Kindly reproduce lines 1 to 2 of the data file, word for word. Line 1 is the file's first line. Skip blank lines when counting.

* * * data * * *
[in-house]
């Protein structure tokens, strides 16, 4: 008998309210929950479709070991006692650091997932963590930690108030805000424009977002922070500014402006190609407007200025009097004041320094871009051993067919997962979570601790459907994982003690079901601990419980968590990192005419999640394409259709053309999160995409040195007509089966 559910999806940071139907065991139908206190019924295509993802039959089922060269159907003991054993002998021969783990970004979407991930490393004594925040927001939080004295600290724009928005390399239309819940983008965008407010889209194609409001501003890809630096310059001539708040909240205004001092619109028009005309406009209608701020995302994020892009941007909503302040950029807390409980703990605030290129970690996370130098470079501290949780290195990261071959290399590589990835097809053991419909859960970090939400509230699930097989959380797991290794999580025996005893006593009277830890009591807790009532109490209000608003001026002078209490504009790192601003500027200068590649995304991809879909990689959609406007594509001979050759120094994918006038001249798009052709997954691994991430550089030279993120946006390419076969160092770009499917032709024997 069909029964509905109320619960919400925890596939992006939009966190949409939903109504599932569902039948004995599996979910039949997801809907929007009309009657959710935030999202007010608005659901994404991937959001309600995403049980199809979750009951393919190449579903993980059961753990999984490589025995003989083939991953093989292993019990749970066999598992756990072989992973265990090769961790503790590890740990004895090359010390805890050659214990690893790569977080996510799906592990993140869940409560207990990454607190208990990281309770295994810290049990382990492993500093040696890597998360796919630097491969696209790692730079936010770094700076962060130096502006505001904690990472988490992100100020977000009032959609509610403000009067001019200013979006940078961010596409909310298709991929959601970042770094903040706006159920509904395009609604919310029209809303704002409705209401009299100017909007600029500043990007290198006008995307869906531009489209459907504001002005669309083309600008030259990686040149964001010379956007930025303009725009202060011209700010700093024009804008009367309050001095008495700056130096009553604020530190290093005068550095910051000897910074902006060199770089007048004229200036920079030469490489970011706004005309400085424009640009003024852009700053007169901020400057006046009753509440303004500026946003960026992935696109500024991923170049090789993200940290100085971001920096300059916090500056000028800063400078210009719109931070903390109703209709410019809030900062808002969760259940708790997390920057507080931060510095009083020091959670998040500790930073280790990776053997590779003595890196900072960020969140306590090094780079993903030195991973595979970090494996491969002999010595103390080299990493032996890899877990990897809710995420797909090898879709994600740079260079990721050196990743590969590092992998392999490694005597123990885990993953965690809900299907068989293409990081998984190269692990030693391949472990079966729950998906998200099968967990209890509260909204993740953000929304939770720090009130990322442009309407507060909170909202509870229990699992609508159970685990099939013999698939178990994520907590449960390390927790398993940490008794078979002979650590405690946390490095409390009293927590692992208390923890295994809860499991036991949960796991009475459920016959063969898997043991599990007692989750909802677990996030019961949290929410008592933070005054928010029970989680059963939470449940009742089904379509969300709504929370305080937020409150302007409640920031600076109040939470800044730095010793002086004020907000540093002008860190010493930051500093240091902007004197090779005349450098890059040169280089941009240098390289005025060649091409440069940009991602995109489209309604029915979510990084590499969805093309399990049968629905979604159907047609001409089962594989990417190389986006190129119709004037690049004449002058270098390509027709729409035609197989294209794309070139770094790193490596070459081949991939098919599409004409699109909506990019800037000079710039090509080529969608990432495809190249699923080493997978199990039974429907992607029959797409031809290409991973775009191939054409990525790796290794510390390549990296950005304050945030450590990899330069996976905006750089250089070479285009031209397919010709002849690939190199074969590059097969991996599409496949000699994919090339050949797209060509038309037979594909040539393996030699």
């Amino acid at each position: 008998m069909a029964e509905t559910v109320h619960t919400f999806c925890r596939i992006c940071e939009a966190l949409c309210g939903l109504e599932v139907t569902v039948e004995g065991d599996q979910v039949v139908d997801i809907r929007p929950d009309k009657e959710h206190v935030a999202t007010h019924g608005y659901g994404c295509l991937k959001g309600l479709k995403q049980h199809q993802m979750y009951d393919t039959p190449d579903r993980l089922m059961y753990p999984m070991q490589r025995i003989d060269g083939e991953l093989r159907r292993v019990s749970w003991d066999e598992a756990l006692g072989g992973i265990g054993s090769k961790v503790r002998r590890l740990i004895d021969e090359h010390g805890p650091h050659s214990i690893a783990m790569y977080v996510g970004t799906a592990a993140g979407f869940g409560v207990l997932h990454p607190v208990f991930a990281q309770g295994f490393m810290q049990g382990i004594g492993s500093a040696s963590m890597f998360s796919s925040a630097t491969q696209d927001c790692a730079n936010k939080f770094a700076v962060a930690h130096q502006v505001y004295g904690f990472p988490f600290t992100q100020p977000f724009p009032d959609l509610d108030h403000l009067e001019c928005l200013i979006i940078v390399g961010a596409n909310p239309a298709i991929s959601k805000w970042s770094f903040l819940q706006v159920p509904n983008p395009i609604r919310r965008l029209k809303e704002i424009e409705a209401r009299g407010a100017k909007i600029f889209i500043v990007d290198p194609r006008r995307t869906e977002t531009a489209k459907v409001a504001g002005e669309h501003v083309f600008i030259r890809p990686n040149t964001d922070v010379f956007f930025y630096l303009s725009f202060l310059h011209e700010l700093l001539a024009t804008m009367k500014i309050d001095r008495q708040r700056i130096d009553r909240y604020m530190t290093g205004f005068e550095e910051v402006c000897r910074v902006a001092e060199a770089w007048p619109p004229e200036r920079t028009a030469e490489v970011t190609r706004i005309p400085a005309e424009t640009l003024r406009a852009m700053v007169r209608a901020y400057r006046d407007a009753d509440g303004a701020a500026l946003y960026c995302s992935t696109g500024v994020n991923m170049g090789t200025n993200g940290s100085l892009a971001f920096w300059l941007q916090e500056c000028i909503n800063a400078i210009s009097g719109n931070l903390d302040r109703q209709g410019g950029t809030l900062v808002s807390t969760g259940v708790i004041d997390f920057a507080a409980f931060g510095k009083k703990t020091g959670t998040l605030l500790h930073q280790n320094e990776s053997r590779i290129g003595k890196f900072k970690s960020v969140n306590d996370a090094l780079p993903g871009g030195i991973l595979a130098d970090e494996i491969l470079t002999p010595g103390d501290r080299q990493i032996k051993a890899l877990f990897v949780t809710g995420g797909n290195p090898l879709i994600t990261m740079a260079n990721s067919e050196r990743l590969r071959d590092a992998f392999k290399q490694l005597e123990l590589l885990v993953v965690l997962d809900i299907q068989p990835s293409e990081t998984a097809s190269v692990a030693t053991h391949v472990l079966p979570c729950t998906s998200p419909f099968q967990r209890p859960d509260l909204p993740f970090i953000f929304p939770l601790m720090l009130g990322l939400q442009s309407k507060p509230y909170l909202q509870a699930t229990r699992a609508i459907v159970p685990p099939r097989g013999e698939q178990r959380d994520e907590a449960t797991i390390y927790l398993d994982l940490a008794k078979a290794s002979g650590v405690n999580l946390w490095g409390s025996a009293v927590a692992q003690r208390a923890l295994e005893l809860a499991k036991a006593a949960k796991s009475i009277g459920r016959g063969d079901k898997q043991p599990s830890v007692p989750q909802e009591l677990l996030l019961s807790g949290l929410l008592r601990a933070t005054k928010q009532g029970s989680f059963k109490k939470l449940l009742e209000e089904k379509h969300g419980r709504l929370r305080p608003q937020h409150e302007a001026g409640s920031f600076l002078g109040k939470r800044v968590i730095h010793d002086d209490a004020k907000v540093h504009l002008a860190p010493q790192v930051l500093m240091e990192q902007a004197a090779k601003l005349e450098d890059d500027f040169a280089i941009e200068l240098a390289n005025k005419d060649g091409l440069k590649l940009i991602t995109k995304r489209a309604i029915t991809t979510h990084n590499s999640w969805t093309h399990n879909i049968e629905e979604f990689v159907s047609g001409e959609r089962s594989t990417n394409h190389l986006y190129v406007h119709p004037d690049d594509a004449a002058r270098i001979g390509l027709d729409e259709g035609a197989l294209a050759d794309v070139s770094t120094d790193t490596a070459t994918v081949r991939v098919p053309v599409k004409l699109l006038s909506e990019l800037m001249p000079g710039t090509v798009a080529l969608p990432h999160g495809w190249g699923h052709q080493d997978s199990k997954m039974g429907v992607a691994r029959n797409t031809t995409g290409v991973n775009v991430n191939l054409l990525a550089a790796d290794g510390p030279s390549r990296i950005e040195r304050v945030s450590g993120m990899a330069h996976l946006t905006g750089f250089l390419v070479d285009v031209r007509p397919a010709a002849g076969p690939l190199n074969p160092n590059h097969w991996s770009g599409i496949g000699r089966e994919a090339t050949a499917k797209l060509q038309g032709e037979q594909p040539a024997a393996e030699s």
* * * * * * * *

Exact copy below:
[in-house]
């Protein structure tokens, strides 16, 4: 008998309210929950479709070991006692650091997932963590930690108030805000424009977002922070500014402006190609407007200025009097004041320094871009051993067919997962979570601790459907994982003690079901601990419980968590990192005419999640394409259709053309999160995409040195007509089966 559910999806940071139907065991139908206190019924295509993802039959089922060269159907003991054993002998021969783990970004979407991930490393004594925040927001939080004295600290724009928005390399239309819940983008965008407010889209194609409001501003890809630096310059001539708040909240205004001092619109028009005309406009209608701020995302994020892009941007909503302040950029807390409980703990605030290129970690996370130098470079501290949780290195990261071959290399590589990835097809053991419909859960970090939400509230699930097989959380797991290794999580025996005893006593009277830890009591807790009532109490209000608003001026002078209490504009790192601003500027200068590649995304991809879909990689959609406007594509001979050759120094994918006038001249798009052709997954691994991430550089030279993120946006390419076969160092770009499917032709024997 069909029964509905109320619960919400925890596939992006939009966190949409939903109504599932569902039948004995599996979910039949997801809907929007009309009657959710935030999202007010608005659901994404991937959001309600995403049980199809979750009951393919190449579903993980059961753990999984490589025995003989083939991953093989292993019990749970066999598992756990072989992973265990090769961790503790590890740990004895090359010390805890050659214990690893790569977080996510799906592990993140869940409560207990990454607190208990990281309770295994810290049990382990492993500093040696890597998360796919630097491969696209790692730079936010770094700076962060130096502006505001904690990472988490992100100020977000009032959609509610403000009067001019200013979006940078961010596409909310298709991929959601970042770094903040706006159920509904395009609604919310029209809303704002409705209401009299100017909007600029500043990007290198006008995307869906531009489209459907504001002005669309083309600008030259990686040149964001010379956007930025303009725009202060011209700010700093024009804008009367309050001095008495700056130096009553604020530190290093005068550095910051000897910074902006060199770089007048004229200036920079030469490489970011706004005309400085424009640009003024852009700053007169901020400057006046009753509440303004500026946003960026992935696109500024991923170049090789993200940290100085971001920096300059916090500056000028800063400078210009719109931070903390109703209709410019809030900062808002969760259940708790997390920057507080931060510095009083020091959670998040500790930073280790990776053997590779003595890196900072960020969140306590090094780079993903030195991973595979970090494996491969002999010595103390080299990493032996890899877990990897809710995420797909090898879709994600740079260079990721050196990743590969590092992998392999490694005597123990885990993953965690809900299907068989293409990081998984190269692990030693391949472990079966729950998906998200099968967990209890509260909204993740953000929304939770720090009130990322442009309407507060909170909202509870229990699992609508159970685990099939013999698939178990994520907590449960390390927790398993940490008794078979002979650590405690946390490095409390009293927590692992208390923890295994809860499991036991949960796991009475459920016959063969898997043991599990007692989750909802677990996030019961949290929410008592933070005054928010029970989680059963939470449940009742089904379509969300709504929370305080937020409150302007409640920031600076109040939470800044730095010793002086004020907000540093002008860190010493930051500093240091902007004197090779005349450098890059040169280089941009240098390289005025060649091409440069940009991602995109489209309604029915979510990084590499969805093309399990049968629905979604159907047609001409089962594989990417190389986006190129119709004037690049004449002058270098390509027709729409035609197989294209794309070139770094790193490596070459081949991939098919599409004409699109909506990019800037000079710039090509080529969608990432495809190249699923080493997978199990039974429907992607029959797409031809290409991973775009191939054409990525790796290794510390390549990296950005304050945030450590990899330069996976905006750089250089070479285009031209397919010709002849690939190199074969590059097969991996599409496949000699994919090339050949797209060509038309037979594909040539393996030699």